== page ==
I was just reading this post. I've said before, but maybe not on this site, that I fail to see any logical basis for the verdict of "not guilty by reason of temporary insanity."
Check out this story!
"They called us all together and said we would each get $1,000," Lawrence Wyman said. "Everyone started clapping and then they said it would be $1,000 for each year worked."
Yesterday at 5:00pm I was on my tractor in a t-shirt.
Today at 5:00pm it was 31 degrees.
Welcome to autumn in Kentucky...
Like many other kids of the day, I learned how to solve the Rubik's Cube in the summer of 1981. Somehow, this knowledge came full circle this past week.
I was feeling a mite peckish this morning and it was still quite a long time until lunch, so I grabbed some coinage from the retired Altoids tin in which I keep my spare change at work and toddled off to the vending machines.
We spent last evening celebrating the 90th birthday of the father of one of our friends. It's amazing to talk with someone who has seen the world change so much over the years - someone who remembers when traffic consisted mostly of horses & buggies, who remembers the troops coming home from World War I, who has seen the administration of 16 different presidents. He was married just shy of 50 years and for the majority of his adult life worked in the same job running an ice cream plant. (Any job where you buy sugar by the boxcar is great in my book!)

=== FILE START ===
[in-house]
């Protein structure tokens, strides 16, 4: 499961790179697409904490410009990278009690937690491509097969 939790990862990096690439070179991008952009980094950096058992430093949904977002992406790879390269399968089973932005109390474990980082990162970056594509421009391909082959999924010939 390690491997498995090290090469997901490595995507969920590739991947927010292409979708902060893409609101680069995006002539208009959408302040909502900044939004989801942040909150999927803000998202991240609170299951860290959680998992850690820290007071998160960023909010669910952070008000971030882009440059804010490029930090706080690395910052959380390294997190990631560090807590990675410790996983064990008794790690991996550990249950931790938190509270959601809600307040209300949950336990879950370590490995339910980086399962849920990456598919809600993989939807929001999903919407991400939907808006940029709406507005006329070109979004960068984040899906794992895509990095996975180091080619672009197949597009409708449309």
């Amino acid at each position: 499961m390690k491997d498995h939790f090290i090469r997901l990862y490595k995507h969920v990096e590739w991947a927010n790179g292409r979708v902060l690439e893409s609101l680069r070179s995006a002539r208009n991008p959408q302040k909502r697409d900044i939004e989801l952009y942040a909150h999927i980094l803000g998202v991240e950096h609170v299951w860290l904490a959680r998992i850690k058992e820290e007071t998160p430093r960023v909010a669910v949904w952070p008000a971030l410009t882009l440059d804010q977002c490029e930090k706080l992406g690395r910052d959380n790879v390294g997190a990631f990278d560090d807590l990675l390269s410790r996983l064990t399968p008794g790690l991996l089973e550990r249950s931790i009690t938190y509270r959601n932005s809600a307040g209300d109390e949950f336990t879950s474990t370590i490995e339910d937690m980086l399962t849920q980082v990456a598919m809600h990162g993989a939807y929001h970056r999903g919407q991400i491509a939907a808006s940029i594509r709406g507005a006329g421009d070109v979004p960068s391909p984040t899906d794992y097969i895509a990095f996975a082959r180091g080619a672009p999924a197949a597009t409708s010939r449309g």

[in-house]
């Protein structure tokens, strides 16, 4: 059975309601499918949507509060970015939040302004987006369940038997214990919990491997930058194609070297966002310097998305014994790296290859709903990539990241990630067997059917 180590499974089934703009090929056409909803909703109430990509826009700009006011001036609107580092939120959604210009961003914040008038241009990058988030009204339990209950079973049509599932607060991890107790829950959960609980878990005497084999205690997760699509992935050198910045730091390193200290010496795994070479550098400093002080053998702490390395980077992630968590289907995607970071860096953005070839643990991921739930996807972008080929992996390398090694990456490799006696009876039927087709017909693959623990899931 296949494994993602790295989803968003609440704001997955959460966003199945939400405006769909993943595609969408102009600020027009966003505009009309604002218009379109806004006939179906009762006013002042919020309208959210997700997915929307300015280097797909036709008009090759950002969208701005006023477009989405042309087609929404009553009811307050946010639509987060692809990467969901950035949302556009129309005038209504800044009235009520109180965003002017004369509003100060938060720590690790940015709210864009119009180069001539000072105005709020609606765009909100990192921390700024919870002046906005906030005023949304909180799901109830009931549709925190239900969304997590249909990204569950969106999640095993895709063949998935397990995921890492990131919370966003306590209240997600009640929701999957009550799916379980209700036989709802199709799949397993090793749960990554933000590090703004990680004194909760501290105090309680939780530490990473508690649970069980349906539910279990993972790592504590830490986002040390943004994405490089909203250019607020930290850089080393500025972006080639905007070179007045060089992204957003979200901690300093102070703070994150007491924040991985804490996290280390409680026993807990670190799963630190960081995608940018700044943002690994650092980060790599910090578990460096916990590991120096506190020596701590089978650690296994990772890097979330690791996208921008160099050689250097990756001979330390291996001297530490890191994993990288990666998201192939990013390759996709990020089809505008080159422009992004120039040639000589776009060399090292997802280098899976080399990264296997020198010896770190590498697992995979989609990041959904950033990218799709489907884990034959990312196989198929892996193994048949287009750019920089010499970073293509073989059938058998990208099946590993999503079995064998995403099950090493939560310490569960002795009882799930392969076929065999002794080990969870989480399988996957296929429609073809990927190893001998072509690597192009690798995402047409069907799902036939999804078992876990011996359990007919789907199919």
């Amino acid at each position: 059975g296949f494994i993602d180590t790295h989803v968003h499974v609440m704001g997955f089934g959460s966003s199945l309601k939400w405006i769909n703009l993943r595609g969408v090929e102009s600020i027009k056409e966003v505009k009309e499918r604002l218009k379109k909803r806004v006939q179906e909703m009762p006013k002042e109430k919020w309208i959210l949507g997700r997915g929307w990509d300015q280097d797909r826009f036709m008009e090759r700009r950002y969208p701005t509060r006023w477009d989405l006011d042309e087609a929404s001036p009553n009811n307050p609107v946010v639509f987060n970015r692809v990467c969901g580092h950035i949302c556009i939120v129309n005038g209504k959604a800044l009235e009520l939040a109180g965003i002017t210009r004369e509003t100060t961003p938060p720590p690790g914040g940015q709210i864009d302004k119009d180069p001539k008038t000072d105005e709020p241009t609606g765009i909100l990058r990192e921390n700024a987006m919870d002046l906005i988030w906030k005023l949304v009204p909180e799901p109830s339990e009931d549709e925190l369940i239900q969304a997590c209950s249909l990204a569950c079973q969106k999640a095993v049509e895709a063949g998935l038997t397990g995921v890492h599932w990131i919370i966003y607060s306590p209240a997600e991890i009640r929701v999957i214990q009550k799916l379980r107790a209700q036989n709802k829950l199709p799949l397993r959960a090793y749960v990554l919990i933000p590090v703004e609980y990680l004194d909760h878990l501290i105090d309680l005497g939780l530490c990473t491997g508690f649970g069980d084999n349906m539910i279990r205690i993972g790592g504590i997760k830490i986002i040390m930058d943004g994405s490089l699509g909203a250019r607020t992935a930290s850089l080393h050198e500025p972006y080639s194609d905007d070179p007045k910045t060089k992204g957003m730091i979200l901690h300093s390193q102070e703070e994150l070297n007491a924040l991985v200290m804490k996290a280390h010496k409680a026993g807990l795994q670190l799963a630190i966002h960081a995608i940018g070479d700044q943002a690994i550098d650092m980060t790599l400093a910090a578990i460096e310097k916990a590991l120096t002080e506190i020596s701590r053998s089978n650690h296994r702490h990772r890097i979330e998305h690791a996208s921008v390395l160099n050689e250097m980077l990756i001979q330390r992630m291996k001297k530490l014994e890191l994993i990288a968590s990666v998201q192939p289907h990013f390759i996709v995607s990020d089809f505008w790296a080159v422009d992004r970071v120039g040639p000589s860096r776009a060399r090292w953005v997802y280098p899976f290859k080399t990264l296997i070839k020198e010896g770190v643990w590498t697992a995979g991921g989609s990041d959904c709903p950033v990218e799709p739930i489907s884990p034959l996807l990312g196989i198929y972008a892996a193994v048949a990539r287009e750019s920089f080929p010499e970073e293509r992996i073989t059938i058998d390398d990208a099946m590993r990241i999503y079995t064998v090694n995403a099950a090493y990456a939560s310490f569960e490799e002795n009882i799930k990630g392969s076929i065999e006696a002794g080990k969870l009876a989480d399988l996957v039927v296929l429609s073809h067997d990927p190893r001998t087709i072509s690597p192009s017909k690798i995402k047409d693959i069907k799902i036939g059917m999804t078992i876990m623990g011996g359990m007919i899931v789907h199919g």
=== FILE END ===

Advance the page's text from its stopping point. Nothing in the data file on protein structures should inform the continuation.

Robert Bottomley is a great man to know and talk with and we wish him many more good years!
One of my favorite email newsletters is Mullings by Rich Galen. It's usually political, as that's where Rich makes his real money, but now and then it's just a random stop in his brain. It's one of my favorites for a number of reasons, not the least of which is that Rich actually responds to his email - even the meaningless, little, snide comments that I send him. But the primary reason is that I just love his writing style. Here's a sample:
What the devil is going on in advertising these days?!? I've been seeing some of the most unusual combinations of products and music in commercials lately. The two most glaring examples are Cadillac using Led Zeppelin's Rock & Roll and the B-52s' Roam hawking Clarinex of all things. (Granted - this was from their album Cosmic Thing, which was hardly as cutting-edge-out-of-the-mainstream-and-loving-it as their older stuff -- but still, it's the B-52s!) It should be noted, also, that Clarinex previously used the Overture from The Who's rock opera, Tommy.
Just some minor items that don't really belong anywhere...
Just when you think you've seen it all, somebody (Dave Barry, to be exact) points out that there's a patent on getting a cat to chase a laser pointer spot on the wall.
btw - The Laserspot Kitties would be a decent name for a rock band...